Mike Reviews – ECW Crossing The Line…Again (1st February 1997)

Happy Extreme Saturday Everyone!

I decided to fire off a review of one of my ECW DVDs again, mainly because I haven’t watched this particular show in a while and I wanted to see how it held up. ECW was due to be on pay per view in April of 1997, so this Arena show was mostly used as a way to hype that up.

The event is emanating from The Arena in Philly, on the 1st of February 1997

Calling the action is Joey Styles

The show opens up with Paul E. Dangerously in the ring with most of the babyface roster, where he hypes up Taz Vs Sabu at Barley Legal. We see that the Heels are watching from the stage whilst this goes on. Paul E drops the bomb that Barely Legal will be live on pay per view, which The Arena likes very much. We then get a brief music video to accentuate the point set to “King Nothing”. The video focuses on Taz and Sabu looking dangerous by beating lots of guys up.

Opening Match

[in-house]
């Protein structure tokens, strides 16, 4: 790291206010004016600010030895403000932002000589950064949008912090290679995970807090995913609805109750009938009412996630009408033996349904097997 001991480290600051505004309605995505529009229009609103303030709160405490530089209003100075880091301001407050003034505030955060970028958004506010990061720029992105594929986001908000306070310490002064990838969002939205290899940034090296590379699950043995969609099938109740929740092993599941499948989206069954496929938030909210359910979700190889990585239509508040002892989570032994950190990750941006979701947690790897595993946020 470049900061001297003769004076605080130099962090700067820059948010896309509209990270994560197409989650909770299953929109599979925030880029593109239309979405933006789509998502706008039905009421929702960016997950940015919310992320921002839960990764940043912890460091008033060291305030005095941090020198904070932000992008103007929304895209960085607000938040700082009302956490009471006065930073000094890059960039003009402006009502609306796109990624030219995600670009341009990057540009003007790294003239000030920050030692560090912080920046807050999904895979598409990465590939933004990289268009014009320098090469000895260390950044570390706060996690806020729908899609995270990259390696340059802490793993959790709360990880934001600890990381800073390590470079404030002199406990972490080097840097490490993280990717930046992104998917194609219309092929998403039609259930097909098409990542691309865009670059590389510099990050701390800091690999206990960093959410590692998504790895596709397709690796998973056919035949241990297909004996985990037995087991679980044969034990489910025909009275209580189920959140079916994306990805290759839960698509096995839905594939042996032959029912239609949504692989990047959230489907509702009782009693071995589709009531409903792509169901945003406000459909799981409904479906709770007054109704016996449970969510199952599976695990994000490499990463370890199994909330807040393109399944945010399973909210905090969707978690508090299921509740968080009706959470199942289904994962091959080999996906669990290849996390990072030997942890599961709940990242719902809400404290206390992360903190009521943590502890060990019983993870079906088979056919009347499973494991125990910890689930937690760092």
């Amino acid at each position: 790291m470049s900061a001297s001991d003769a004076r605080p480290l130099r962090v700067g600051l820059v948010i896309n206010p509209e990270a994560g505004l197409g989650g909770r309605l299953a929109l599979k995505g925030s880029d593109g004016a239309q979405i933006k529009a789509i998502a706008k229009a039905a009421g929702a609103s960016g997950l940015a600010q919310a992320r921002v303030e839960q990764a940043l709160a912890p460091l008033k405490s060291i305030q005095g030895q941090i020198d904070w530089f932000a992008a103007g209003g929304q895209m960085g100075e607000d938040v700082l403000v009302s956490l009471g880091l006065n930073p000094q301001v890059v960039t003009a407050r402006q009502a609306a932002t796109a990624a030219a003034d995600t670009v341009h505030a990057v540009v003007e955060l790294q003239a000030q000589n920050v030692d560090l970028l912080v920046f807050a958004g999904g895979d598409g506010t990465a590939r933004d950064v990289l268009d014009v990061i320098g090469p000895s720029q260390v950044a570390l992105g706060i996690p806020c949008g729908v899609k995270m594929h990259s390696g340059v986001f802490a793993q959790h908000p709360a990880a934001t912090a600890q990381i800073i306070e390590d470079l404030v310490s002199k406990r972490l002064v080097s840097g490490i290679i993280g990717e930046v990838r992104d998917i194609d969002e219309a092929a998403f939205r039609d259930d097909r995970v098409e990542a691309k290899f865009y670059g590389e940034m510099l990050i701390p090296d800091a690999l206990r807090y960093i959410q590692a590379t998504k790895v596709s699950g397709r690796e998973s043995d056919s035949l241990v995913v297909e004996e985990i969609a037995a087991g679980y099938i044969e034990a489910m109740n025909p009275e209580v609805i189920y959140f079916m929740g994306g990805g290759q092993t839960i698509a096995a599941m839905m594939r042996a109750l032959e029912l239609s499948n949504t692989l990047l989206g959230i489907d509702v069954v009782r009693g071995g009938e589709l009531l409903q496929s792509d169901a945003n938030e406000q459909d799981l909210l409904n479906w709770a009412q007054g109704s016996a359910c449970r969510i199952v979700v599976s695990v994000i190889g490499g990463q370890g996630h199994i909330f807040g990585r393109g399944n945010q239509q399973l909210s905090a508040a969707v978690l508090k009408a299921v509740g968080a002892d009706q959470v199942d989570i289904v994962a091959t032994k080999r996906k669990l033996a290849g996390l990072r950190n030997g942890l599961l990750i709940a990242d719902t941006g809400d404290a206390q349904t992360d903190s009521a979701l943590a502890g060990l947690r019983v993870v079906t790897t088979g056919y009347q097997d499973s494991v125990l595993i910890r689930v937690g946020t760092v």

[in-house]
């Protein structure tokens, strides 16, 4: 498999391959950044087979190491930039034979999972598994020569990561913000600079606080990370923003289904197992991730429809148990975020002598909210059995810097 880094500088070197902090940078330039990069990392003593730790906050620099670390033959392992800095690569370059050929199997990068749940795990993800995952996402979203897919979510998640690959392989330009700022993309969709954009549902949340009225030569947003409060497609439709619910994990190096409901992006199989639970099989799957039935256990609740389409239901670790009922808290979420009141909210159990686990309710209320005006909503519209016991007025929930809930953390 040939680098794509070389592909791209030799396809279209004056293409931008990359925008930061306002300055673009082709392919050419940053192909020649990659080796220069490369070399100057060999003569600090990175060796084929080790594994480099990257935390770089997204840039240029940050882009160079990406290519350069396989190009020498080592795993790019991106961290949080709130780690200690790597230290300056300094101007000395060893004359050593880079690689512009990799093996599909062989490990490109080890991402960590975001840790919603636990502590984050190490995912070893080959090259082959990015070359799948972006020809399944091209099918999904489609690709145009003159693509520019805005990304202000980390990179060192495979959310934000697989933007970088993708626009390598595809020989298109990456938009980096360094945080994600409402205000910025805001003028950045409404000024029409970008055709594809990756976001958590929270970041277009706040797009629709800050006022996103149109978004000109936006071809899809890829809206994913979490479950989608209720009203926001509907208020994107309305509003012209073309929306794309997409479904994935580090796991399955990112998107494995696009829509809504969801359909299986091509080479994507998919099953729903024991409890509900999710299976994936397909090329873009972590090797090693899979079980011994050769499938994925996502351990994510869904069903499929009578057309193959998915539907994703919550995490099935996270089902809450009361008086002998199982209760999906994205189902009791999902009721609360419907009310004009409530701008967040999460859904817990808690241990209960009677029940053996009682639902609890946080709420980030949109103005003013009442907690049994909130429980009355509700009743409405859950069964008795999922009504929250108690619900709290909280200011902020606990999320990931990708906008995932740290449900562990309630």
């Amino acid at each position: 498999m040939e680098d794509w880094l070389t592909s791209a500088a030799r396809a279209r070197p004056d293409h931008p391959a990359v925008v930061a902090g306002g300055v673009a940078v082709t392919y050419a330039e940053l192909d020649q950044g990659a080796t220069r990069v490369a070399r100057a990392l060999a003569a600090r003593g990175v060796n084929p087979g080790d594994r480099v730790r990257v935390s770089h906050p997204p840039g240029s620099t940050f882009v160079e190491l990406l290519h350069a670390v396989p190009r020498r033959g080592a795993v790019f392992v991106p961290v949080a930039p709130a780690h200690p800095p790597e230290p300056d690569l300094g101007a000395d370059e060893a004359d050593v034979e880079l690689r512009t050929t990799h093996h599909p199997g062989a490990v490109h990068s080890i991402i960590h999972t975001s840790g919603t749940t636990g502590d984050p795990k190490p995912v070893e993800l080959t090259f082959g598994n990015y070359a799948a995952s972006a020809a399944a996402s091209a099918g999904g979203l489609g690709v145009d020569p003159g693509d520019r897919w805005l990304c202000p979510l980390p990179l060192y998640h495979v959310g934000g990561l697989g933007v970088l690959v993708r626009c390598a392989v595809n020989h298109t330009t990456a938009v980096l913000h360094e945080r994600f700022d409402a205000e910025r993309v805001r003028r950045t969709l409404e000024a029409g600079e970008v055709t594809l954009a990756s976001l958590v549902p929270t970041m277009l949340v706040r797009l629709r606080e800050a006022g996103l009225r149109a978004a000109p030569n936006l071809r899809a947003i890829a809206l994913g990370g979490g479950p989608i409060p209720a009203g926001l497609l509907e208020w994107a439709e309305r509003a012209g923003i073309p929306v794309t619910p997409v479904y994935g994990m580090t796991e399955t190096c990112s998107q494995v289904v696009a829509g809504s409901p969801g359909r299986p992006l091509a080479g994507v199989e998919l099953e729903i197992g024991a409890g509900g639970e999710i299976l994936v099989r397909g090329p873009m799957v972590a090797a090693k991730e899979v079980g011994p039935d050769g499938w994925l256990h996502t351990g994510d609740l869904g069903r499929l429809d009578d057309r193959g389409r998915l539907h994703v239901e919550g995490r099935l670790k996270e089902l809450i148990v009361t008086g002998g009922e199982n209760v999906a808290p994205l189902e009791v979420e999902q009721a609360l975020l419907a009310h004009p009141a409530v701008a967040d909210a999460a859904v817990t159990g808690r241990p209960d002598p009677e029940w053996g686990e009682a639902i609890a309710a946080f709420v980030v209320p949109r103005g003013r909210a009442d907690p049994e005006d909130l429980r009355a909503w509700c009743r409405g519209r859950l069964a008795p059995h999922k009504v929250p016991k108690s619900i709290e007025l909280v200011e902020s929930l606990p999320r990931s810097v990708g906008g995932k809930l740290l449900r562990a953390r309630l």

Balls Mahoney Vs Lance T. Storm

I don’t think Balls had his full on chair swinging gimmick yet and was still supposed to be a sadistic gay biker. Storm still has his blond rat tail here, and he tended to have good chemistry with Balls so they have a nice opener. Balls takes a spill to the floor at one stage and Storm follows him out with a dive from inside the ring. Balls manages to cut Storm off with a shot when he tries some more high-flying back inside though, leading to some heat.

Balls’ stuff looks decent during the heat, with Storm selling it well. Balls even comes off the second rope with a Pump Splash at one stage before Storm starts making a comeback. Some idiots in the crowd chant that the match is boring at one point, which it absolutely has not been, but then the ECW Arena crowd could be known for doing stuff like that. Storm gets a great spinning wheel kick off the top and that’s enough for three.


Solid enough opener, although some of the crowd didn’t appreciate it